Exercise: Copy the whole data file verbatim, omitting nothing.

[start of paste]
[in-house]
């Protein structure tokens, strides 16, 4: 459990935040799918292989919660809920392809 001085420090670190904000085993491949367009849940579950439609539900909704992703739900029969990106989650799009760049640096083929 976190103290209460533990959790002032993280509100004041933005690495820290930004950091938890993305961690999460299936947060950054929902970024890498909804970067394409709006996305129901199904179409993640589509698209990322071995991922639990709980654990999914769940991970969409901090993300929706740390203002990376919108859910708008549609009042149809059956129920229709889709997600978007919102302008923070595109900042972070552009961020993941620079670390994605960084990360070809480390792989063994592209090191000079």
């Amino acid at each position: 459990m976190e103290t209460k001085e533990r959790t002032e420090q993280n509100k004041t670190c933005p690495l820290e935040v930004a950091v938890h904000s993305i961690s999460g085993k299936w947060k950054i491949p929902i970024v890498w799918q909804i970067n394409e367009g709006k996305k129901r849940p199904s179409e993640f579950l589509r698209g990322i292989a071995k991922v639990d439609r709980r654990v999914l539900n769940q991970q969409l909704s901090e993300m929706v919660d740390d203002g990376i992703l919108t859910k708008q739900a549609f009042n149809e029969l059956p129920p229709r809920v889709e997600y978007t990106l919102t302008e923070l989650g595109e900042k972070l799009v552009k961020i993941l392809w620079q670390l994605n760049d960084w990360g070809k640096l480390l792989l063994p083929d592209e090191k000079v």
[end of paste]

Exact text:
[in-house]
């Protein structure tokens, strides 16, 4: 459990935040799918292989919660809920392809 001085420090670190904000085993491949367009849940579950439609539900909704992703739900029969990106989650799009760049640096083929 976190103290209460533990959790002032993280509100004041933005690495820290930004950091938890993305961690999460299936947060950054929902970024890498909804970067394409709006996305129901199904179409993640589509698209990322071995991922639990709980654990999914769940991970969409901090993300929706740390203002990376919108859910708008549609009042149809059956129920229709889709997600978007919102302008923070595109900042972070552009961020993941620079670390994605960084990360070809480390792989063994592209090191000079």
């Amino acid at each position: 459990m976190e103290t209460k001085e533990r959790t002032e420090q993280n509100k004041t670190c933005p690495l820290e935040v930004a950091v938890h904000s993305i961690s999460g085993k299936w947060k950054i491949p929902i970024v890498w799918q909804i970067n394409e367009g709006k996305k129901r849940p199904s179409e993640f579950l589509r698209g990322i292989a071995k991922v639990d439609r709980r654990v999914l539900n769940q991970q969409l909704s901090e993300m929706v919660d740390d203002g990376i992703l919108t859910k708008q739900a549609f009042n149809e029969l059956p129920p229709r809920v889709e997600y978007t990106l919102t302008e923070l989650g595109e900042k972070l799009v552009k961020i993941l392809w620079q670390l994605n760049d960084w990360g070809k640096l480390l792989l063994p083929d592209e090191k000079v």